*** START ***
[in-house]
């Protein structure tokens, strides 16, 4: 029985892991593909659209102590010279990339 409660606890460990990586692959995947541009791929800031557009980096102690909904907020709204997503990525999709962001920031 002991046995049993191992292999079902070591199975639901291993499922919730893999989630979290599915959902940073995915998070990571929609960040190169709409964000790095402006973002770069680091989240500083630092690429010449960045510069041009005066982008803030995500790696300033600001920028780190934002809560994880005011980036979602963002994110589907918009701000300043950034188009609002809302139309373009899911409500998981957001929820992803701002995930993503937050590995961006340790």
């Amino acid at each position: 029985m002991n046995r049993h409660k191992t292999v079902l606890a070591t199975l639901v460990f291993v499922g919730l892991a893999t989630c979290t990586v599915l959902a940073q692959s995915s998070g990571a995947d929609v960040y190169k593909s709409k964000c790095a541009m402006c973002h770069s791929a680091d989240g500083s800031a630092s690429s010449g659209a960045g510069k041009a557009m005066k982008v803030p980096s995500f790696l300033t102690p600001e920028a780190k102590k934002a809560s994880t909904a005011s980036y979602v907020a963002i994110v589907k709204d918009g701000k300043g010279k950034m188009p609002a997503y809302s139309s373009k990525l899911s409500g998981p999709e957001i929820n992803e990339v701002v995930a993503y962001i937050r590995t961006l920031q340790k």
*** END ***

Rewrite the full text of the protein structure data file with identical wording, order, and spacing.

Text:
[in-house]
């Protein structure tokens, strides 16, 4: 029985892991593909659209102590010279990339 409660606890460990990586692959995947541009791929800031557009980096102690909904907020709204997503990525999709962001920031 002991046995049993191992292999079902070591199975639901291993499922919730893999989630979290599915959902940073995915998070990571929609960040190169709409964000790095402006973002770069680091989240500083630092690429010449960045510069041009005066982008803030995500790696300033600001920028780190934002809560994880005011980036979602963002994110589907918009701000300043950034188009609002809302139309373009899911409500998981957001929820992803701002995930993503937050590995961006340790």
């Amino acid at each position: 029985m002991n046995r049993h409660k191992t292999v079902l606890a070591t199975l639901v460990f291993v499922g919730l892991a893999t989630c979290t990586v599915l959902a940073q692959s995915s998070g990571a995947d929609v960040y190169k593909s709409k964000c790095a541009m402006c973002h770069s791929a680091d989240g500083s800031a630092s690429s010449g659209a960045g510069k041009a557009m005066k982008v803030p980096s995500f790696l300033t102690p600001e920028a780190k102590k934002a809560s994880t909904a005011s980036y979602v907020a963002i994110v589907k709204d918009g701000k300043g010279k950034m188009p609002a997503y809302s139309s373009k990525l899911s409500g998981p999709e957001i929820n992803e990339v701002v995930a993503y962001i937050r590995t961006l920031q340790k």